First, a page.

Honourable mention: Kerry O’Keeffe became a respected bowler for a while in the Australian team, but he didn’t take a wicket until he had bowled 442 balls.
The longest wicket-free bowling career was JL Hopwood of England, 462 balls in 1934.
14 July 2006
The blog has been quiet due to a sojourn in Europe, partly in the UK, where the opportunity was taken to obtain more copies of old scorebooks. One old record I happened upon was a ball-by-ball score of Dennis Compton’s 300 vs Northern Transvaal in December 1948. This has long been known as the fastest triple century in first-class cricket, at 181 minutes, but how many balls did Compton face, and how does it compare to some other very fast innings?
Two other great innings that I have re-scored are Charlie Macartney’s 345 vs Notts in 1921, and Victor Trumper’s 293 against Canterbury in 1914. Remarkably, in one sense it can be said that all three innings were scored by the same man, the well-travelled Australian scorer Bill Ferguson.
Compton’s innings was especially manic in its latter stages. 120 not out overnight, he added 180 runs in the next 95 minutes before being out before lunch. In 13 overs, Compton scored 136, off 75 balls, out of the last 150 runs of a 399-run partnership with Reg Simpson. Simpson, for his part, scored in nothing but singles in this period, simply feeding the strike to Compton, facing only 30 balls to Compton’s 75. Compton at one stage added 121 runs off 57 balls, before slowing a little as he approached the 300 mark. He went from 164 to 265 off 44 balls.
Overall, though, Compton’s scoring is just a little slower than might be expected, thanks to that strike-farming. His 300 was reached off 261 balls, slower than Macartney’s 221 balls, even though Macartney took 25 minutes longer over his runs. Macartney was a good deal faster going from 100 to 200, and apparently made little effort to farm the strike. Surprisingly, AW Carr’s bowling figures of 1-0-24-0 (6 x 4s) were not the work of Macartney, but of Nip Pellew, who scored 100 off 104 balls.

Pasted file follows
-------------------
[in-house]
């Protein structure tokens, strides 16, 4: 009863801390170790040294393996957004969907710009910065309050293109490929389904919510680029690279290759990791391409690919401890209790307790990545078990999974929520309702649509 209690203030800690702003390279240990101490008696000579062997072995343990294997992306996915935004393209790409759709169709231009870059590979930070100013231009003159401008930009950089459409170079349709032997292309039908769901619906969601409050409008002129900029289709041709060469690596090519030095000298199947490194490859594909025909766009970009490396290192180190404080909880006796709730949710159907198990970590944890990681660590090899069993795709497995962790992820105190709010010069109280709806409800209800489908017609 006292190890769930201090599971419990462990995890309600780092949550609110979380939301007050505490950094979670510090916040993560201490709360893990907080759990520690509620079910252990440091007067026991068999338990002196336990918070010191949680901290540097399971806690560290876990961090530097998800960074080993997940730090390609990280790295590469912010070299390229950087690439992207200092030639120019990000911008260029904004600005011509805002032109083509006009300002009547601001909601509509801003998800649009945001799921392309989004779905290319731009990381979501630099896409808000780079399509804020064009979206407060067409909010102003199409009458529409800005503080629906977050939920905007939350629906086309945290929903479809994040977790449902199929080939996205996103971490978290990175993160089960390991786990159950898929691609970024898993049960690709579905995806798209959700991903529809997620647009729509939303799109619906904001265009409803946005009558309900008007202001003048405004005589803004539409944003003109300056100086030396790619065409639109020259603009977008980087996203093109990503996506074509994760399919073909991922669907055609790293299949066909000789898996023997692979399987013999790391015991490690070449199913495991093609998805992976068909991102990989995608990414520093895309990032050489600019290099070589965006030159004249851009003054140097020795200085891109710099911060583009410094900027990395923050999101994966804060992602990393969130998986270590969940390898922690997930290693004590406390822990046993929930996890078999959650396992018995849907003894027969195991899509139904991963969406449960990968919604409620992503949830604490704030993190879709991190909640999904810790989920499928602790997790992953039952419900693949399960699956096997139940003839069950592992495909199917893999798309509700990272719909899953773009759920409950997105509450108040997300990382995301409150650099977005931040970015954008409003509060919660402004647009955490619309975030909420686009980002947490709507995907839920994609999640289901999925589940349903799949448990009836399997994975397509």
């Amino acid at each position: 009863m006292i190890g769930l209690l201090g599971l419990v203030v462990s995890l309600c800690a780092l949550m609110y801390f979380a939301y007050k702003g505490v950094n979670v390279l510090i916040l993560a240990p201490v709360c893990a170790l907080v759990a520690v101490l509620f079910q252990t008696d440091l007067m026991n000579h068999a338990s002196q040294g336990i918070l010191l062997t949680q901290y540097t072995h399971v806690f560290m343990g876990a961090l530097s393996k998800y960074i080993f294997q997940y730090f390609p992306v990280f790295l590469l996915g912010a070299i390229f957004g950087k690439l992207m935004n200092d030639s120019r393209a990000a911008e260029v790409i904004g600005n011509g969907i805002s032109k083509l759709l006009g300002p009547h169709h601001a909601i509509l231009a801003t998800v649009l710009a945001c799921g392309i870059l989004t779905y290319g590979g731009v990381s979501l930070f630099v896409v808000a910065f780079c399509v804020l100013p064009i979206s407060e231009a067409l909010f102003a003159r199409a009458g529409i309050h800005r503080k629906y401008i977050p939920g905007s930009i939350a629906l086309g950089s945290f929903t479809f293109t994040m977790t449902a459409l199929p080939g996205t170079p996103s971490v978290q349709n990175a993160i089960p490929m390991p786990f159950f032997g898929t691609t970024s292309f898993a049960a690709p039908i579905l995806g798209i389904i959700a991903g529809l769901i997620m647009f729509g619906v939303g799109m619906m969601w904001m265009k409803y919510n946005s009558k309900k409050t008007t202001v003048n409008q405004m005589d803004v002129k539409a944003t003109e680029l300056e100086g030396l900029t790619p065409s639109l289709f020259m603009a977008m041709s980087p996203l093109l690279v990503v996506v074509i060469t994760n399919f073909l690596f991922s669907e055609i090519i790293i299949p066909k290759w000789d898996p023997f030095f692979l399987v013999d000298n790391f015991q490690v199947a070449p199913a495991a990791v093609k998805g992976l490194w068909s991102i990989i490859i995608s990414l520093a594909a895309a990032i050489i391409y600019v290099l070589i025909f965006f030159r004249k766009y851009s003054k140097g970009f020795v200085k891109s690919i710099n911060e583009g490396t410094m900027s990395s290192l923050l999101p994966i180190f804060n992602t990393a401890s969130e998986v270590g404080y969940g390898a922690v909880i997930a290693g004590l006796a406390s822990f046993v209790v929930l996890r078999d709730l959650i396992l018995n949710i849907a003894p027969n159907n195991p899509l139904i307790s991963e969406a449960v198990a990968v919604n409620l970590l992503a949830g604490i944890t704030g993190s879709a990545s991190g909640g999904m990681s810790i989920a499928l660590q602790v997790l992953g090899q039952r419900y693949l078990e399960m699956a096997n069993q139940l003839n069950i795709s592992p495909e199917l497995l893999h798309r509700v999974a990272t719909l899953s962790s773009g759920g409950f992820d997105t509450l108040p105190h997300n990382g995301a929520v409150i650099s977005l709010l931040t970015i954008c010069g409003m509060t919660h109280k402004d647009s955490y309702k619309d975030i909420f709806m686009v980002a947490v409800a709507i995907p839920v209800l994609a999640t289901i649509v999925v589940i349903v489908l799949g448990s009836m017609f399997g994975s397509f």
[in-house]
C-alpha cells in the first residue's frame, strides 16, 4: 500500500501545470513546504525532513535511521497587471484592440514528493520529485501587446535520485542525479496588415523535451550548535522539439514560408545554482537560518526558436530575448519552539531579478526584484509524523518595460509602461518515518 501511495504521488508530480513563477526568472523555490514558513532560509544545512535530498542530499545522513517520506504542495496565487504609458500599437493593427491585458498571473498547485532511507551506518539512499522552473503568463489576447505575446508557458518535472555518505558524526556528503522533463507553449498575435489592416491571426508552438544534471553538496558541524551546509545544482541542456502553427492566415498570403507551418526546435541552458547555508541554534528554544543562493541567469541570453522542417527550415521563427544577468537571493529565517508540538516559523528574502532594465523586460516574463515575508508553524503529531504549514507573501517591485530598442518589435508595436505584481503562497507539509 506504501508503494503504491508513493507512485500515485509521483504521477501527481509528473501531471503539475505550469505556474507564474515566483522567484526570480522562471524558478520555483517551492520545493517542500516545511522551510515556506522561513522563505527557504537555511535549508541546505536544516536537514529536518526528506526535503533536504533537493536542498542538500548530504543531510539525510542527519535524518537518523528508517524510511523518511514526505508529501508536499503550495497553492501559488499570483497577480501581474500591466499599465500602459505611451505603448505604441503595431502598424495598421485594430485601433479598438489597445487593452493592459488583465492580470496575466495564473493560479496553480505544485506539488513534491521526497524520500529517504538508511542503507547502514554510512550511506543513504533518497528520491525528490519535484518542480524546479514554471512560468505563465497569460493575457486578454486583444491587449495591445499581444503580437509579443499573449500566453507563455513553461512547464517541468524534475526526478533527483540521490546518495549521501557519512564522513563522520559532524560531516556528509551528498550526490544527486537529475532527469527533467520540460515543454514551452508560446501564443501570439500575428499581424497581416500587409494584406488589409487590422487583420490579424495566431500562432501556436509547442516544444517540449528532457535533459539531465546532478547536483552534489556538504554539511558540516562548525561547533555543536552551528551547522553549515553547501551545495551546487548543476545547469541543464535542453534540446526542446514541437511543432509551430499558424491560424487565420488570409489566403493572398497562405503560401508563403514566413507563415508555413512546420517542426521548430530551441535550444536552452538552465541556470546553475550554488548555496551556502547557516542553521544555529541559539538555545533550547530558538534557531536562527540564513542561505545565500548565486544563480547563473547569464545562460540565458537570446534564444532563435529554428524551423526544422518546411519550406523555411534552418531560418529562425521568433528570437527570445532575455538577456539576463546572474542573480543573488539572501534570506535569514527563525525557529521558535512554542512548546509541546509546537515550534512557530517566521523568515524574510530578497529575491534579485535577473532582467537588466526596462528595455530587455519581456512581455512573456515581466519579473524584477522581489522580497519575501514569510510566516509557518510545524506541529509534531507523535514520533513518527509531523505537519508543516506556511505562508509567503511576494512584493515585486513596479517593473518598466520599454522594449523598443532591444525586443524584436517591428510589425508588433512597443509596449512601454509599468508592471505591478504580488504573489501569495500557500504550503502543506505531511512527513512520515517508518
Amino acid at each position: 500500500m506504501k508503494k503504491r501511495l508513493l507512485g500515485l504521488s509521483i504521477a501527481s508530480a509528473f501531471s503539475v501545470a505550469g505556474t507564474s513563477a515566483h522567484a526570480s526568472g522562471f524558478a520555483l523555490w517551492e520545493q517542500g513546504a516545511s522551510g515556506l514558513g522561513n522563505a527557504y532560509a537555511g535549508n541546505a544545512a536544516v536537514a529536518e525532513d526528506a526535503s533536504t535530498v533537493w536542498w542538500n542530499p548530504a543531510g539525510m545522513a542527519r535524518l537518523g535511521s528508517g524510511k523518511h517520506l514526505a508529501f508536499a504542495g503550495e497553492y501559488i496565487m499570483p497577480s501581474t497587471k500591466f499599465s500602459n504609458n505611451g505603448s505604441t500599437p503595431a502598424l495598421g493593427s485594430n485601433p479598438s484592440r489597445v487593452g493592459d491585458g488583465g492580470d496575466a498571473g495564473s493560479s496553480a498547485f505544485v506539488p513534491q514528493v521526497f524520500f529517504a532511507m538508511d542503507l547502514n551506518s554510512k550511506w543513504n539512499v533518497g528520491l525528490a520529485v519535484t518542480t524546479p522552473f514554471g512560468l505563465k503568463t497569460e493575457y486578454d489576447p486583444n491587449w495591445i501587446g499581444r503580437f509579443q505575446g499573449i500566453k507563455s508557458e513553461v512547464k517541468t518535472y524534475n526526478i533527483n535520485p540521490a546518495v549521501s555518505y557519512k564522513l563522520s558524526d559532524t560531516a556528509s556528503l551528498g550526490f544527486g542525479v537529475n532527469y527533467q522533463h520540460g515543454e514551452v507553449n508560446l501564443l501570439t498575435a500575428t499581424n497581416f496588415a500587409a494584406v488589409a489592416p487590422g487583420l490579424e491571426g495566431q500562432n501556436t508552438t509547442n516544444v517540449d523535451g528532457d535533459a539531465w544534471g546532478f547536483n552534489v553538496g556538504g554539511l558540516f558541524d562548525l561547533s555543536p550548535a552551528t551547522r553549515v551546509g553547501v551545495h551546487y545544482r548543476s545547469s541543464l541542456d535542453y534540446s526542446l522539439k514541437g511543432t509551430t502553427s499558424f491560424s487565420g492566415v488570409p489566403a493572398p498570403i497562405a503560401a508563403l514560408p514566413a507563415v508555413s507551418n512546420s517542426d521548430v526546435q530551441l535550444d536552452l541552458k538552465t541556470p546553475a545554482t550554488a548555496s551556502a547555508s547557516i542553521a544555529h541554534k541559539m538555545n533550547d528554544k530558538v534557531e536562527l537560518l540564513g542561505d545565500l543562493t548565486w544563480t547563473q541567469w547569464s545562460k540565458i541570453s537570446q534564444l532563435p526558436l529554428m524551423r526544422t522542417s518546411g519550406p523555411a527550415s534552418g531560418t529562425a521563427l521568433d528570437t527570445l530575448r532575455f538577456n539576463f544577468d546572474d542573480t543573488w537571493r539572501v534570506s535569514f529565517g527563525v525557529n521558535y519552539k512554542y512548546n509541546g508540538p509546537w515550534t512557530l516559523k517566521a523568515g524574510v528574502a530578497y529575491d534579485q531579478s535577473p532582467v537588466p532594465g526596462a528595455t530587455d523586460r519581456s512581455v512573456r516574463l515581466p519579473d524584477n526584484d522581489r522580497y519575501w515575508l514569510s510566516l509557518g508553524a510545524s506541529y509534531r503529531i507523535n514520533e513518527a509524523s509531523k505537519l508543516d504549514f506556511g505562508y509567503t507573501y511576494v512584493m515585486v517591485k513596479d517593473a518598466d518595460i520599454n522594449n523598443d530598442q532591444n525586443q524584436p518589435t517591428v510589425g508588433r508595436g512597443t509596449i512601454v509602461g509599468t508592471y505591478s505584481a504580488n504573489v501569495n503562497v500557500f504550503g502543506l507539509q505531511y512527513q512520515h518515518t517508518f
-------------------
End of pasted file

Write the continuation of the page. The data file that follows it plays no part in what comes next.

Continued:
Here is a comparison of the progress of several “super innings”, very big and very fast.
One curiosity that sometimes arises from re-scoring old scorebooks is that the score obtained does not tally. Re-scoring the bowling from Macartney’s innings produces a score of 343 rather than 345, and Trumper now weighs in at 294. Which are correct? It doesn’t matter much (to me, at least), with little or not effect on the balls faced figures above, since most milestones were reached with boundary hits. Fortunately, Compton’s score comes to 300 exactly.
There are other candidate innings that could threaten the status of Macartney as the fastest triple-centurion. Ken Rutherford scored 317 off 245 balls at Scarborough in 1986, reaching his 300 off about 230 balls. Don Bradman (369 v Tasmania in 1935-36) and Frank Woolley (305 v Tasmania in 1912) may have reached 300 off 215 to 230 balls. I will update this if I can get any hard numbers.
25 May 2006
Two sort-of new articles in the “longer articles” section:
The Last Shall Be First. An unpublished analysis of the advantages, or otherwise of winning the toss and the choices captains make. Written last year, the data are only current to 2005, but the trends have not changed since.
Page Inserts For Wisden Australia 2005-06. This is material published in Wisden Australia 2005-06. It covers the same ground as some items in the blog, but there is some new material here. Again, data is current to mid-2005 only.
11 May 2006
The Hot 100 list of fastest batsmen, and the associated lists, have been updated. Mike Hussey now qualifies for the list, having scored his first 1000 runs in Tests faster than any batsman in history (measured in time from debut). Hussey is currently the only batsman apart from Bradman to appear on both the “fastest” (#63) and “most tenacious” (#8) lists. Doing this requires an extreme batting average, and at 75.9, Hussey is certainly achieving that so far.
3 May 2006